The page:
Summary: There is an interesting twist on why we do good deeds. Titus takes us into the action that Luke has introduced to us. God's action on those that act in obedience.
This morning is the Sunday before Memorial Day. Do you know how Memorial Day started?
Memorial day has its origins in a Decoration Day, which began during the civil war among Freedmen (freed slaves) and other Black American families, as a celebration of both black and white Union soldiers who fought for liberation and justice. Together with teachers and missionaries, Blacks in Charleston, S.C., organized a May Day ceremony in 1865, which was covered by the New York Tribune and other national papers. The freedmen had cleaned up and landscaped the burial ground, building an enclosure and an arch labeled, "Martyrs of the Race Course." Nearly ten thousand people, mostly freedmen, gathered on May 1 to commemorate the dead. Involved were 3,000 schoolchildren newly enrolled in freedmen's schools, mutual aid societies, Union troops, and black ministers and white northern missionaries. Most brought flowers to lay on the burial field. Today the site is used as Hampton Park. Years later, the celebration would come to be called the "First Decoration Day" in the North.
The concept caught on. By the end of WW2 Memorial Day was a national holiday to honor all American soldiers that died in battle. On June 28, 1968, the Congress passed the Uniform Holidays Bill, which moved four holidays, including Memorial Day, from their traditional dates to a specified Monday in order to create a convenient three-day weekend. The change moved Memorial Day from its traditional May 30 date to the last Monday in May. The law took effect at the federal level in 1971. A lot of people were glad to have that change, but a lot of people were really upset with the change, saying it will ruin the meaning of the holiday. Sort of like what happens at church.
What do you remember most? Do you remember last week’s sermon? Do you remember what you talked about at breakfast this morning?
Our most vivid memories are often tied to outstanding events in our lives, or regular calendar events such as birthdays, Christmas, or Thanksgiving. The majority of us forget most of what happens day by day. But some things stick, and some things we can’t forget even if we want to.
God Himself practices an orderliness in time (just think of creation) and He has set up certain activities for our lives so that we will remember, and not just remember, but as we remember we can be drawn back into the reality of the memory and its significance for us.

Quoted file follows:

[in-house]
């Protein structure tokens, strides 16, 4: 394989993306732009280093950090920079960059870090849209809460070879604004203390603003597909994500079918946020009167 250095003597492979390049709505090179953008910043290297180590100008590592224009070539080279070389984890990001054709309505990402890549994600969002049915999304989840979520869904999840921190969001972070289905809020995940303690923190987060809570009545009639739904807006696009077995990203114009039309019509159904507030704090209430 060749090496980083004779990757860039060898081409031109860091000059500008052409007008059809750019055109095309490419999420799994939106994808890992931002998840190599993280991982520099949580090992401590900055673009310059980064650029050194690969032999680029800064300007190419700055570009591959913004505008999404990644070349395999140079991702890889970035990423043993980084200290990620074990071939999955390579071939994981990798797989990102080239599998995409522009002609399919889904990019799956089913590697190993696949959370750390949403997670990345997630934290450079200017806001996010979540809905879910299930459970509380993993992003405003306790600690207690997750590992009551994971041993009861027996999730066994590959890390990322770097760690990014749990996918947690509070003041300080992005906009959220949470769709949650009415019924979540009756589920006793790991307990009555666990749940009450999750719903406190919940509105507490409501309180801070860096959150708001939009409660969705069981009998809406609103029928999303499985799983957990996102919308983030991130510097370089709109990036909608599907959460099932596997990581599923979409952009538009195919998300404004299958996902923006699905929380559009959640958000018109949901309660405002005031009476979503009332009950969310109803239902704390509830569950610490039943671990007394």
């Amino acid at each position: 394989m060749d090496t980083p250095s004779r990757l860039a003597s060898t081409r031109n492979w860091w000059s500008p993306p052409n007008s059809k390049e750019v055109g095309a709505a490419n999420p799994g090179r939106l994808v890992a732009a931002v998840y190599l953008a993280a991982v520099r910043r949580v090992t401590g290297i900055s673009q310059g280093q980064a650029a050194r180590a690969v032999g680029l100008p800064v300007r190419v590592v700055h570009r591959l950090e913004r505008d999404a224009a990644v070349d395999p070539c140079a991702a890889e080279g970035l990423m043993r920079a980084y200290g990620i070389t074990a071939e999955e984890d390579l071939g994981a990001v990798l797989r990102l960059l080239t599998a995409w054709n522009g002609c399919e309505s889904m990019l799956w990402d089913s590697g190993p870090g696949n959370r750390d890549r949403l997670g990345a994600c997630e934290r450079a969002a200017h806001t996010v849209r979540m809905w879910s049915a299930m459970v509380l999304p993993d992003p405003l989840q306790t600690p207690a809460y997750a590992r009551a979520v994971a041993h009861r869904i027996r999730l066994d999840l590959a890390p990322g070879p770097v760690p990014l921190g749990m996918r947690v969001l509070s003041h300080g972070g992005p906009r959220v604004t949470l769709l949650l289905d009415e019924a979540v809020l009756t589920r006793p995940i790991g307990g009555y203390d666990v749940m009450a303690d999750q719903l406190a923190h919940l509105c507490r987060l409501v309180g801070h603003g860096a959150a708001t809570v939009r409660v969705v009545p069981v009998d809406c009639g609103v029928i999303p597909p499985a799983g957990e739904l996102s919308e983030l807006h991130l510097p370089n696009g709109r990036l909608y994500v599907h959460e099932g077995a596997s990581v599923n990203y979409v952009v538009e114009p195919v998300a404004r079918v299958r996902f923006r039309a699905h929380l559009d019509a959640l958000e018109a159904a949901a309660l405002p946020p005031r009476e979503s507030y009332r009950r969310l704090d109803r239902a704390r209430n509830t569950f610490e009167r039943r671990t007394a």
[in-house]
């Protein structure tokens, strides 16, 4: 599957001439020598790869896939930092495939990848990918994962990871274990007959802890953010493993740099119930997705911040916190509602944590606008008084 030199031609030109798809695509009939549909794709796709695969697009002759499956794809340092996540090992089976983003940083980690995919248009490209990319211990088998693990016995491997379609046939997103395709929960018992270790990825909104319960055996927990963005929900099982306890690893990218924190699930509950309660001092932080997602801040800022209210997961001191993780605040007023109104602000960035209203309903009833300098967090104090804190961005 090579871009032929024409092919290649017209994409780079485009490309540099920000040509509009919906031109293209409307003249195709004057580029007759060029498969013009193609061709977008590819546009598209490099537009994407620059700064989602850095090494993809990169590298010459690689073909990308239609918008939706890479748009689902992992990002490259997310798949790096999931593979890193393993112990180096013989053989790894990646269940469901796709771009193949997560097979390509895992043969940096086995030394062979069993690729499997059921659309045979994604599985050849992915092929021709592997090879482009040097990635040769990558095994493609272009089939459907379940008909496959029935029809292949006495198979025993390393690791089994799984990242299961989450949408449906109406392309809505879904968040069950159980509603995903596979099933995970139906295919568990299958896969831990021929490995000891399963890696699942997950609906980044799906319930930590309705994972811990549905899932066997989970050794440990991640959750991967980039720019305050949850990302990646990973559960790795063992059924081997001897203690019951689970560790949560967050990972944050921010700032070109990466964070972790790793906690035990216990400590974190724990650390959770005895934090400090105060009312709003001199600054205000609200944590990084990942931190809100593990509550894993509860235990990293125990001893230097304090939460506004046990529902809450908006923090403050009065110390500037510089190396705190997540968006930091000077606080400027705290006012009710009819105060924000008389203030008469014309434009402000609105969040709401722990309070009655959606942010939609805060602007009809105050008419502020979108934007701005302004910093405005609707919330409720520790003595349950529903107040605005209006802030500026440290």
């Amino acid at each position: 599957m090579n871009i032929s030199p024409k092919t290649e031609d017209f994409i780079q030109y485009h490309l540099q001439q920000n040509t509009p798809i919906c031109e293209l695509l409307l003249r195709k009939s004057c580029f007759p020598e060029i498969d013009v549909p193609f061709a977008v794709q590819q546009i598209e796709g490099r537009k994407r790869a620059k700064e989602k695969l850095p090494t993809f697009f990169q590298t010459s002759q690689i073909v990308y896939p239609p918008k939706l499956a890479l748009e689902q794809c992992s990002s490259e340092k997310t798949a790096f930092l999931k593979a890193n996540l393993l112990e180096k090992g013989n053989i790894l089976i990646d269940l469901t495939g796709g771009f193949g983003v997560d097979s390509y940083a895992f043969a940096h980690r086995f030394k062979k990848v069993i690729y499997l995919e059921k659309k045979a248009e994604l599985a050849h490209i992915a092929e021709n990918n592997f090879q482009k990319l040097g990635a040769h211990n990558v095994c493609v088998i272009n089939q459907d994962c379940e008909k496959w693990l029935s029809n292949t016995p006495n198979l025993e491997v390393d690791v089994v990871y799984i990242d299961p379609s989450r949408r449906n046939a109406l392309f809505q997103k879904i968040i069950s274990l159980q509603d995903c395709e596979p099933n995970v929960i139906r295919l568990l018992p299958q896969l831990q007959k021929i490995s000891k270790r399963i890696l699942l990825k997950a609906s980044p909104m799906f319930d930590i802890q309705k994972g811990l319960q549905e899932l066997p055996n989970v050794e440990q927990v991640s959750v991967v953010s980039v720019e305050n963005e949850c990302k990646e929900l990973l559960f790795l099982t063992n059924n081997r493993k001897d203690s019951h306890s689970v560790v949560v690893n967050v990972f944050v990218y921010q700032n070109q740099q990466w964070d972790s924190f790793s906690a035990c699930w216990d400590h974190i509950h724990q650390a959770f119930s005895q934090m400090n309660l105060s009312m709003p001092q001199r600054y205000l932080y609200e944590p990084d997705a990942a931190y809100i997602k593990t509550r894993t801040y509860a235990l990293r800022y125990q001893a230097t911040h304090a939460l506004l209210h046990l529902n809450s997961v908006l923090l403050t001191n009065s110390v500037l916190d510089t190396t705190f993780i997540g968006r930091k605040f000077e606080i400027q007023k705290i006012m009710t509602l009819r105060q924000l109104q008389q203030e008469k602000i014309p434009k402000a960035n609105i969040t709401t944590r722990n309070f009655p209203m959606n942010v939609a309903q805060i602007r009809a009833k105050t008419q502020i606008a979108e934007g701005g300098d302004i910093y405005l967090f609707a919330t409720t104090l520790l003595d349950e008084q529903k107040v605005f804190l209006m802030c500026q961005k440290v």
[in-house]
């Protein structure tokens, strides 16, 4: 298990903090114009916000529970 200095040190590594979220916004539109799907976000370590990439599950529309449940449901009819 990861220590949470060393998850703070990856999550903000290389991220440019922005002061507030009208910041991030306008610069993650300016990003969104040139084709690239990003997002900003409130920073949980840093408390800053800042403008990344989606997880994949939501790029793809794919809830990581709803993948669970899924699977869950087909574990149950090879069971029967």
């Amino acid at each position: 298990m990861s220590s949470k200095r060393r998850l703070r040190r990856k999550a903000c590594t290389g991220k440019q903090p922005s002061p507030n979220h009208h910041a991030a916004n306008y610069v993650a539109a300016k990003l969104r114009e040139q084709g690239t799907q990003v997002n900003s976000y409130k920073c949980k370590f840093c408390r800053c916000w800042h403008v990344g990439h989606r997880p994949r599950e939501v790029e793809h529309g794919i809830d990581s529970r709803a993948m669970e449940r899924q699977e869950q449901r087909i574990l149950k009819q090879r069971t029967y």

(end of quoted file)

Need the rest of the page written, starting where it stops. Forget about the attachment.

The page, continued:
Our Church services are filled with memorial activities. Most of us tend to like it when we are familiar with what’s going on, rather than surprised by it. How many of you prefer to sing songs you know rather than have all new songs you’ve never heard of for our song service? How many of you prefer that the order of service be somewhat predictable rather than wonder what’s going to happen next? Not that we want exactly the same thing every week, but rather we need a familiar context so that we can reflect on and enjoy how the present is caught up in the past.
The Jews were especially good at this. In his book, The Feast, Joshua Graves quotes Lauren Winner’s writing on Spiritual Formation: Jews do things with attention and wisdom because doing, because action sits at the center of Judaism. Practice is to Judaism what belief is to Christianity. For Jews the essence of the thing is a doing, an action. Feelings of faith might come and go, but your practice should not waver. In Exodus 24:7 the original Hebrew records that the people said, “Everything the Lord has said we will do and we will hear, or understand.” You may have the word “obey” for “hear” but the Hebrew is unusual. We will do and we will hear, or understand. The Jewish scholars said, “No, this is exactly what God’s word intended. We begin to do unto God and as we do His commands we come to truly hear God and understand His voice.”
We do so we can hear. Doing the commands of God is a memorial activity of obedience that brings us into understanding and memory. In other words, we need to learn to do what is good from God’s word so that we can appreciate and understand the goodness of God.
Titus is a very interesting little letter about this very concept. So is the letter of James. Today we will begin a series of lessons from Titus and James that I hope will complement our Summer Service Series.
Listen to these repeated statements of Paul in this little letter of Titus.
15 To the pure, all things are pure, but to those who are corrupted and do not believe, nothing is pure. In fact, both their minds and consciences are corrupted. 16 They claim to know God, but by their actions they deny him. They are detestable, disobedient and unfit for doing anything good.